|Posted on September 24, 2018 at 8:10 AM|
As soon as September begins up until the Harvest moon in October, Japanese Tea Ceremony is typically performed while viewing the Autumn Full Moon. This is the season when the sky is said to be at its clearest and the moon at its most beautiful.
The word Otsukimi literally translates to mean (Otsuki) Moon (Mi) Viewing.
The tradition includes decorations with rice dumplings called dango and stalks of grass along with imagery of a rabbit.
Why a rabbit you ask?
Well, have you ever heard the story of the rabbit in the moon (tsuki no usagi)?
In Japan, instead of seeing a man on the moon it is said that there is a rabbit pounding mochi/ rice with a mortar and pestle.
The story goes:
"Many years ago, the Old Man of the Moon decided to visit the Earth. He disguised himself as a beggar and asked Fox (Kitsune), Monkey (Saru), and Rabbit (Usagi) for some food.
Monkey climbed a tree and brought him some fruit. Fox went to a stream, caught a fish, and brought it back to him. But Rabbit had nothing to offer him but some grass. So he asked the beggar to build a fire. After the beggar started the fire, Rabbit jumped into it and offered himself as a meal for the beggar to eat.
Quickly the beggar changed back into the Old Man of the Moon and pulled Rabbit from the fire.
He said "You are most kind, Rabbit, but don't do anything to harm yourself. Since you were the kindest of all to me, I'll take you back to the moon to live with me."
The Old Man carried Rabbit in his arms back to the moon and he is still there to this very day exactly where the Old Man left him. Just look at the moon in the night sky and the rabbit is there."
In October 2017, we attended two Otsukimi; one at the Cultural Centre and another at a Buddhist temple.
The Cultural Centre Ceremony was more of an exhibition while the Tea Ceremony at the Buddhist Temple was a bit more formal and included both thin and thick tea as well as a meal.
Both experiences were extremely enriching.
Moon and Tea Ceremony (Tsuki no cha)
The harvest moon is meant to be on the 15th day of the 8th month of the lunar calendar. On that night, plants are arranged and offerings of rice dumplings, persimmons, potatoes and sake. This is the way to view the bright moon. When this is incorporated in to tea, it is tsukimi no cha (tea while viewing the moon).
It is best to have this in a formal tea gathering. When and where to view the moon depends on how experienced the host is. It can happen upon entering the roji, in the middle of the tea or when stepping out into the moonlight on the way home.
In any case the rise of the moon should not be missed.
As a moon AND tea lover, this might be one of my favourite times of the year on the tea calendar. This year's tea ceremony events should be just as exciting.
|Posted on March 21, 2018 at 7:05 AM|
Every three months the seasons change.
In the Northern hemisphere, around November (or even earlier), temperatures begin to drop and it starts getting colder and colder as the Winter Solstice approaches.
With colder temperatures, a source of heat becomes even more necessary than usual.
The standard mode of heating during winter months are either using electric, a gas stove/heater or a good old hearth.
If you spent the majority of your life living on a tropical island like myself, then you're probably not very familiar with what a hearth is.
A hearth (pronounced \ ˈhärth \) is the floor of a fireplace or the stone area enclosing a fireplace. This is typically where people gather during winter months to keep warm from the harsh Winter weather.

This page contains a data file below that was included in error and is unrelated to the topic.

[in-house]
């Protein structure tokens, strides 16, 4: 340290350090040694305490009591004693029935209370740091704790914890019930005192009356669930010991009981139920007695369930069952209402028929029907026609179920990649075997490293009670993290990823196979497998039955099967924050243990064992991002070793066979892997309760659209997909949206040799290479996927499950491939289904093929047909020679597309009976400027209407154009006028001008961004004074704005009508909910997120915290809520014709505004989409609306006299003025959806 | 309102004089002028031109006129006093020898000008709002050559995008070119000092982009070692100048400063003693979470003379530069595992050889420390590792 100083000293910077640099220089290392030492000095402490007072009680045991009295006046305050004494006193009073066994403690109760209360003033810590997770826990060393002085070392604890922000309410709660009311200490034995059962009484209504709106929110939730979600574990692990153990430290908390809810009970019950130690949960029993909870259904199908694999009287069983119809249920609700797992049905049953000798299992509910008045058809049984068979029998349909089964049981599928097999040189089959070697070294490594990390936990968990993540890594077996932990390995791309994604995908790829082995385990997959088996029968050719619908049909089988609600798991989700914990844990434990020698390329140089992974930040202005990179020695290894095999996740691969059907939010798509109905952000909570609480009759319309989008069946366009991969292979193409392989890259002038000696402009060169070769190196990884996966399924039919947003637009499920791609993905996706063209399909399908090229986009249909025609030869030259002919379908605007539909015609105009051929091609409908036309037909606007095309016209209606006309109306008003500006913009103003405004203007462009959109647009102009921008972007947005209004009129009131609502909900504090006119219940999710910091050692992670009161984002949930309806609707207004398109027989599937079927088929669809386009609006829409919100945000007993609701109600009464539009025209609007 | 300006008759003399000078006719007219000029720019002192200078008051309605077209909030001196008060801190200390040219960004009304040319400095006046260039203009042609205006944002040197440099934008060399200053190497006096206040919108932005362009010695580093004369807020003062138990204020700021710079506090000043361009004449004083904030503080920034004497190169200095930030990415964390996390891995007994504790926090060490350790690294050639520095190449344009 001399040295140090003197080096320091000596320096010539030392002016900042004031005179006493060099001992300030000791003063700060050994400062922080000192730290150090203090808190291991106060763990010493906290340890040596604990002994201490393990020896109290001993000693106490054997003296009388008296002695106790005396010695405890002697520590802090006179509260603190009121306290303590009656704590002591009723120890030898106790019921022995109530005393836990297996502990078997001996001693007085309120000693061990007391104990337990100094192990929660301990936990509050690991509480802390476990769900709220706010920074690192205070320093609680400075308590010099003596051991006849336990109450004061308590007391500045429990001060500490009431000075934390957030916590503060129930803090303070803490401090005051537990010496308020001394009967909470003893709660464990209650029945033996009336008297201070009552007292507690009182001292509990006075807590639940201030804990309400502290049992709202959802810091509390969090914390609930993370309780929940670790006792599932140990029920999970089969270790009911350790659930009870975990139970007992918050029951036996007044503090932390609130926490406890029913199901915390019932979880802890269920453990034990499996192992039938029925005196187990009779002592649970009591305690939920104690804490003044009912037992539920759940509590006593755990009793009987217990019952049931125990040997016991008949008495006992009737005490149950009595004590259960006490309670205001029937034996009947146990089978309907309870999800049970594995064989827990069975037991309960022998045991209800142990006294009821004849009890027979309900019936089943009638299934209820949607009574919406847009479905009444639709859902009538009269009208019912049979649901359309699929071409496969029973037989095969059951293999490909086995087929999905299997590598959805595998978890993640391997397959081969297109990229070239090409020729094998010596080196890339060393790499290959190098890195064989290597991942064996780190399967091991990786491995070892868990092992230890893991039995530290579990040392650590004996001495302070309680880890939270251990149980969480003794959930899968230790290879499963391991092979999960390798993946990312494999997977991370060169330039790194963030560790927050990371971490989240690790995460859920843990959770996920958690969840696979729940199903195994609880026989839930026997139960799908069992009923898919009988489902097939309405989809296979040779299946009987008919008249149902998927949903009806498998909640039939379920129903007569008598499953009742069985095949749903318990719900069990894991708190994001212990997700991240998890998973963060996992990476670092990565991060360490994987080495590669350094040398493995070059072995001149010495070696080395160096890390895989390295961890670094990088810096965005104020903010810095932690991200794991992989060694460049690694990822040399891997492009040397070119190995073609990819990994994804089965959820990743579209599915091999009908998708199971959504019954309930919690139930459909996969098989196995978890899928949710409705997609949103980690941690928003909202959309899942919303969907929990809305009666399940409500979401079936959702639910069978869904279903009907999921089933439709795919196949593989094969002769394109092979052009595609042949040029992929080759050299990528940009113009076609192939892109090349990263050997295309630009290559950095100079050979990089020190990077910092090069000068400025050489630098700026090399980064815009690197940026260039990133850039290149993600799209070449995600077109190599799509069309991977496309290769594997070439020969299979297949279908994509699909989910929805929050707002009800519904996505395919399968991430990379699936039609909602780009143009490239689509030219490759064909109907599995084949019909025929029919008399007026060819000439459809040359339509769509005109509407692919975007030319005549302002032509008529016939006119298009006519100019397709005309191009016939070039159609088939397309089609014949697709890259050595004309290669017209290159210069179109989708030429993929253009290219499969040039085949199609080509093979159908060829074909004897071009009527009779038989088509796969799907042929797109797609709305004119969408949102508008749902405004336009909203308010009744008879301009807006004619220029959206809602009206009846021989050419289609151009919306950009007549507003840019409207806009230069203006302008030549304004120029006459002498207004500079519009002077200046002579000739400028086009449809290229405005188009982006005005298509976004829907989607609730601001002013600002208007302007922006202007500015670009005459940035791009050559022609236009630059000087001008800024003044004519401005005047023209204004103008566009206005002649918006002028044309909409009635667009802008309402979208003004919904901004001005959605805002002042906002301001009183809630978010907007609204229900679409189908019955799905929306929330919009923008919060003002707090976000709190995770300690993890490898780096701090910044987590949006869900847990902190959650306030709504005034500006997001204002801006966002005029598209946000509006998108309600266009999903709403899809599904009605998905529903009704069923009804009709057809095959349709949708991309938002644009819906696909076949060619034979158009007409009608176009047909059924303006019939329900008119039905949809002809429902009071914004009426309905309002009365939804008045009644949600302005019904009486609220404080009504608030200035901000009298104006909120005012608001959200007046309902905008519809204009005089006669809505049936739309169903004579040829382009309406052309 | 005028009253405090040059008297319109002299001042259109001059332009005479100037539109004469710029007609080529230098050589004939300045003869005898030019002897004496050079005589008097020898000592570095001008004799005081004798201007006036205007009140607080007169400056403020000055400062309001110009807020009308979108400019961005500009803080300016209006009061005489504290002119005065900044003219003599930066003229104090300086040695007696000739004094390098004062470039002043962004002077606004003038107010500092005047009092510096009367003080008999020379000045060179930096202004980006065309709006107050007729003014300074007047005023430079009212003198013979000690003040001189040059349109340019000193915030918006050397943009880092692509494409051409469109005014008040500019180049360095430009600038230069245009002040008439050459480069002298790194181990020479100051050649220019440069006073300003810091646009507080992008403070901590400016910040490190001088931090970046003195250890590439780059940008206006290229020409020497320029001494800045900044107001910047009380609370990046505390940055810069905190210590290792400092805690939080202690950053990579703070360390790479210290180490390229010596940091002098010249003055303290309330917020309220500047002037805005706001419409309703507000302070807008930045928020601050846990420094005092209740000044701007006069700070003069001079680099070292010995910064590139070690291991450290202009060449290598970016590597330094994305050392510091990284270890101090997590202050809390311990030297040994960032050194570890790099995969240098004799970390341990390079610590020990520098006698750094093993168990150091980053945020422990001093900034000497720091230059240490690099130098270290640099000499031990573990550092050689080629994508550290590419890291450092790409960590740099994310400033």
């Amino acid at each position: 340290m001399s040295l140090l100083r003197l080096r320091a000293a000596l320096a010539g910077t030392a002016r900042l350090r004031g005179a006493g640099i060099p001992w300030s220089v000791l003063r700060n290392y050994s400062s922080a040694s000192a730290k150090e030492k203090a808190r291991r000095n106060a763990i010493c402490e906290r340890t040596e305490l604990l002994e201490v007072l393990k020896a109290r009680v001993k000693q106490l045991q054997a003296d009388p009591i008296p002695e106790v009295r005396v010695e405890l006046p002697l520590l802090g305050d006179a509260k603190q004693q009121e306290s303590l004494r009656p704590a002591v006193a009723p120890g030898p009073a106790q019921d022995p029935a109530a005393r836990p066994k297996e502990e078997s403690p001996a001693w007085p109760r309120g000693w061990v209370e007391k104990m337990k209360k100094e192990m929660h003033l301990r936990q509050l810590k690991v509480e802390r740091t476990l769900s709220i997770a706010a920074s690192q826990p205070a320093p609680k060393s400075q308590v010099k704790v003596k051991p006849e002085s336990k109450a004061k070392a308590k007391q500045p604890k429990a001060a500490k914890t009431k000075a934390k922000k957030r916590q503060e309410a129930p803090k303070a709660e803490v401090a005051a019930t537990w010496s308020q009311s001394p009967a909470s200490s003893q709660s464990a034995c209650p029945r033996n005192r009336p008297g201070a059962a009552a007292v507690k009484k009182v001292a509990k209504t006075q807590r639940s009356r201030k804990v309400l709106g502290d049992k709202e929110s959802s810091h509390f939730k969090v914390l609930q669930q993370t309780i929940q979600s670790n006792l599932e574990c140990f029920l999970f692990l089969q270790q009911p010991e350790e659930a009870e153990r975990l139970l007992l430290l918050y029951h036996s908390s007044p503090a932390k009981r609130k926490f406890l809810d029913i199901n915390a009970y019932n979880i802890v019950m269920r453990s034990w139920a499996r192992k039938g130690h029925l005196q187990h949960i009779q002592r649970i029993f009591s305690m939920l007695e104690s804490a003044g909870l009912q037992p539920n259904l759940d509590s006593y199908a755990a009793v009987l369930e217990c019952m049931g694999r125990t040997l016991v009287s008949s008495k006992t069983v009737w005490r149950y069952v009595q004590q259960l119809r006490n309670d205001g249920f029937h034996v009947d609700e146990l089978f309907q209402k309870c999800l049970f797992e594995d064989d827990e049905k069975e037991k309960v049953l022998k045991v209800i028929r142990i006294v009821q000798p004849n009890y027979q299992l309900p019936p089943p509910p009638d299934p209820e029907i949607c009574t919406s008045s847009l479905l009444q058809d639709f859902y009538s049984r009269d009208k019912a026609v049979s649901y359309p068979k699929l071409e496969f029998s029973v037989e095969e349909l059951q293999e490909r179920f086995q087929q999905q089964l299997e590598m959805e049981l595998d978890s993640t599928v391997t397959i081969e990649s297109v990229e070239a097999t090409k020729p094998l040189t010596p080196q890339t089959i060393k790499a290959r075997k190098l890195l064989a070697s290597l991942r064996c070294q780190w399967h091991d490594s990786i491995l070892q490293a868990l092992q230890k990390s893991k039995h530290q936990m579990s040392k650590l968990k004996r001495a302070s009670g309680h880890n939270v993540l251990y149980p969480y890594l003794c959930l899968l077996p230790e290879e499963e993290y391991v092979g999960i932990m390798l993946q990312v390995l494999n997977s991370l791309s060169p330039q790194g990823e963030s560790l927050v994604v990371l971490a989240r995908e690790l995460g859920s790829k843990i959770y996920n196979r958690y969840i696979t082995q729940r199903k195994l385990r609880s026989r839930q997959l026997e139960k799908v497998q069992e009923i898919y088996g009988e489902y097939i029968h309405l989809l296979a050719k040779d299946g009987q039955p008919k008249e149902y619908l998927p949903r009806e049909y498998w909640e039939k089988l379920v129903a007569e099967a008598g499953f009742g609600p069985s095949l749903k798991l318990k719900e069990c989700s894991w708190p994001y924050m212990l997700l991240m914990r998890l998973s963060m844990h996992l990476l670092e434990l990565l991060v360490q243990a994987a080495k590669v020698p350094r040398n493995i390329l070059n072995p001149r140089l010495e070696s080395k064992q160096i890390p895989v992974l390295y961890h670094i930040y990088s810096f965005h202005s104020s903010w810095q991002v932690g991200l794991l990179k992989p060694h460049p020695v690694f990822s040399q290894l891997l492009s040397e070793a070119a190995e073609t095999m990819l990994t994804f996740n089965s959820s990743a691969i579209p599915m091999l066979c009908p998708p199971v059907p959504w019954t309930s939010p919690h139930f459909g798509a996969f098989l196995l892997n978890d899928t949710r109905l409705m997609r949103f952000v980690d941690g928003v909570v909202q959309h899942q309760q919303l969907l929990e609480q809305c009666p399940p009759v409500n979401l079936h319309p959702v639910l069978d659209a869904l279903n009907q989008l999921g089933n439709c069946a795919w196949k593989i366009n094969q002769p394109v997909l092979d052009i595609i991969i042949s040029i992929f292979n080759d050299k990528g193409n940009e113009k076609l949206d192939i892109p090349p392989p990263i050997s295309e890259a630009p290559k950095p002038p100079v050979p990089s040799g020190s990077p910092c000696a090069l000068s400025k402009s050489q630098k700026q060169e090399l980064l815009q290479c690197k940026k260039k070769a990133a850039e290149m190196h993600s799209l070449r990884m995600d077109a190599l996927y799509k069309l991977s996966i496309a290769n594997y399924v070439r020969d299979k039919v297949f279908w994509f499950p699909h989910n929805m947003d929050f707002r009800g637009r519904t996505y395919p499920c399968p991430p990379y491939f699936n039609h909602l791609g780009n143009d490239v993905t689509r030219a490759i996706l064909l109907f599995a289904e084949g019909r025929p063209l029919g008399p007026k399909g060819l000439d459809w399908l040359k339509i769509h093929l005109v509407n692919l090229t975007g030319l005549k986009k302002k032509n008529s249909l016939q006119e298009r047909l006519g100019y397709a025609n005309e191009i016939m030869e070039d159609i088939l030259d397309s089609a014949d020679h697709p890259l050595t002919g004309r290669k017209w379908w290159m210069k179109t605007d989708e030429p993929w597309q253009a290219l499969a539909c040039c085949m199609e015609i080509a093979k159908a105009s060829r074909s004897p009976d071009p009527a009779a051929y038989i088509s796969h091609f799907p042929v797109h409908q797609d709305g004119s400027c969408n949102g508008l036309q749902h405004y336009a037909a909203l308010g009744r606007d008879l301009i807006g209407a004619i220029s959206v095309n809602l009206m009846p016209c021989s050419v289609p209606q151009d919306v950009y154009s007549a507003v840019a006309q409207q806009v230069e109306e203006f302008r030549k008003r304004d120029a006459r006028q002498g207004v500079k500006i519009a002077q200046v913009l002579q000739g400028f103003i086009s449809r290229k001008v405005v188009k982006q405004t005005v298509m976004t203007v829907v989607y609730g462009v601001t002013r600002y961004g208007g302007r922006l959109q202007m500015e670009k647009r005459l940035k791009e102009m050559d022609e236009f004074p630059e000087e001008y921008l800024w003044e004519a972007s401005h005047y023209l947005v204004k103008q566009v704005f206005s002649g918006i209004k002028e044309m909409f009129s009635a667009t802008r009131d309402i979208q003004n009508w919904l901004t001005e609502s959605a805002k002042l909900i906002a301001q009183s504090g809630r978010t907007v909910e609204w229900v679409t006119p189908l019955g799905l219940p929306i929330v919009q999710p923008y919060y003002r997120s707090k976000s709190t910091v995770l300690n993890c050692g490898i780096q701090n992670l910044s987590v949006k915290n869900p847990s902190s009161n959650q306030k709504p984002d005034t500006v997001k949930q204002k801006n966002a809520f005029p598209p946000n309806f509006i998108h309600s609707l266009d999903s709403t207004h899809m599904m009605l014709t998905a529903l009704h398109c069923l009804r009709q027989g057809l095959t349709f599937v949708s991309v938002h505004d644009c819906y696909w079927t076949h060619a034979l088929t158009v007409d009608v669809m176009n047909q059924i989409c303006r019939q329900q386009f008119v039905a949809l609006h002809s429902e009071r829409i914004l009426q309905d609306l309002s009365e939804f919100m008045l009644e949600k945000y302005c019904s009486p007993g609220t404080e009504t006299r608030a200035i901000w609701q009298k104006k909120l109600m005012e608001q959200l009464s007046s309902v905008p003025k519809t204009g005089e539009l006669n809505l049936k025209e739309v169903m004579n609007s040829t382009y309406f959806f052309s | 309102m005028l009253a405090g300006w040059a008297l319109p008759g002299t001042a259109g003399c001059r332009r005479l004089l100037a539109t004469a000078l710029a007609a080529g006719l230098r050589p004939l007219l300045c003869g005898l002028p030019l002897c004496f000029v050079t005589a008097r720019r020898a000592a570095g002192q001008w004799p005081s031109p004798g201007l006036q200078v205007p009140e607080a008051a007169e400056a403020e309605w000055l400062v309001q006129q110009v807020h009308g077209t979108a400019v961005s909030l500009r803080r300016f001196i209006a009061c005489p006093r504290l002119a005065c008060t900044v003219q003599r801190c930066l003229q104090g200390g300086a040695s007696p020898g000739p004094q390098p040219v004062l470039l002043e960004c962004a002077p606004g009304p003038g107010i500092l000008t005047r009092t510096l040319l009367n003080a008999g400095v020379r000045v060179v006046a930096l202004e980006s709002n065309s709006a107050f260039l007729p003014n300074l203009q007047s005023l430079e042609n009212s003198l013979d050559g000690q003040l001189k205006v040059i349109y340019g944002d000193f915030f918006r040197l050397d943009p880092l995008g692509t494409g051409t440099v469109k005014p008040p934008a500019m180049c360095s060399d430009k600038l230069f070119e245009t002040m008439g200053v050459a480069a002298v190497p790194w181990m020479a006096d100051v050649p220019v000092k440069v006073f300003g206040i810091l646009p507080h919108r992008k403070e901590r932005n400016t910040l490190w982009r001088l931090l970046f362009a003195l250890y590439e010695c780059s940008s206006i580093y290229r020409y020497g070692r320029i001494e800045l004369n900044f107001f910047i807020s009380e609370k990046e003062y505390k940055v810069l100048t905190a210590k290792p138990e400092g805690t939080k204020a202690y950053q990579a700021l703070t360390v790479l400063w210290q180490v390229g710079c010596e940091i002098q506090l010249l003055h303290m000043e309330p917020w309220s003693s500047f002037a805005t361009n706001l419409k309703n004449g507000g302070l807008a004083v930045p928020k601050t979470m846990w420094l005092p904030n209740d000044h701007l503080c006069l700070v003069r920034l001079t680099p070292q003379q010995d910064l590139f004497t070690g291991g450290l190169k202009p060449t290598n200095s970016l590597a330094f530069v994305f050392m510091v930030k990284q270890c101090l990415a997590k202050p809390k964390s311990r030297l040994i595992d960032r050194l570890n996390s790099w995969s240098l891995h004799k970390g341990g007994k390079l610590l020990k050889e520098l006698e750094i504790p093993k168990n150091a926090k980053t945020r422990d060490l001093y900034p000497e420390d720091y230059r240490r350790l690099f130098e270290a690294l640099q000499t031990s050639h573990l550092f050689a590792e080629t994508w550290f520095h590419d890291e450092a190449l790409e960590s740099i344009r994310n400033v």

In Sado, Japanese Tea Ceremony, the hearth is called Ro, 炉.
Essentially, the Ro is a square fire pit which has been sunken into the floor. It is situated between the tea host and the tea guests.
All authentic Japanese Tea Houses and Tea Rooms come equipped with one. It remains concealed below the tatami mat for the majority of the year. Until ritto (the start of winter) when the Ro is opened.
This happens in early November.
During this time, the Ro serves a dual function.
Not only does it heat the water used in the tea ceremony but it also serves to heat the room and keep both the tea host and guests warm.
For tea ceremony the kama (cast iron kettle) can be placed in one of two ways: either sitting in the fire pit (see above) or suspended from a chain attached to a hook in the ceiling (see below).
As the days get warmer, the kama begins its journey from the Ro back up to the summer brazier.
About mid-March the Tsurigama, or hanging kettle is used.
When hanging, it can either be suspended by a long chain hanging from the ceiling of the tea room or, similarly, by a long bamboo shaft with a wooden lever called a 'kozaru' (see image below).
Additionally, since the Ro is situated in the floor, any temae (the procedure of making tea) involving the use of the Ro has to be conducted in seiza (the Japanese traditional formal way of sitting, with knees bent, legs folded under thigh and buttocks resting on the ankles.)
This position is a real challenge for me but I did manage to get through a few temae sessions even though my feet fell asleep on multiple occasions and I had to take a few breaks in between.
See pictures below.
Opening the Ro changes almost everything in the way the tea ceremony is performed. It is very interesting to observe and experience the changing of the seasons throughout the practice of the tea ceremony.
With Winter officially coming to an end, I suspect the Ro will eventually be ritually cleansed and covered until next winter. I give thanks for the experience and I look forward to learning more about the way of tea and the various rituals for the Spring.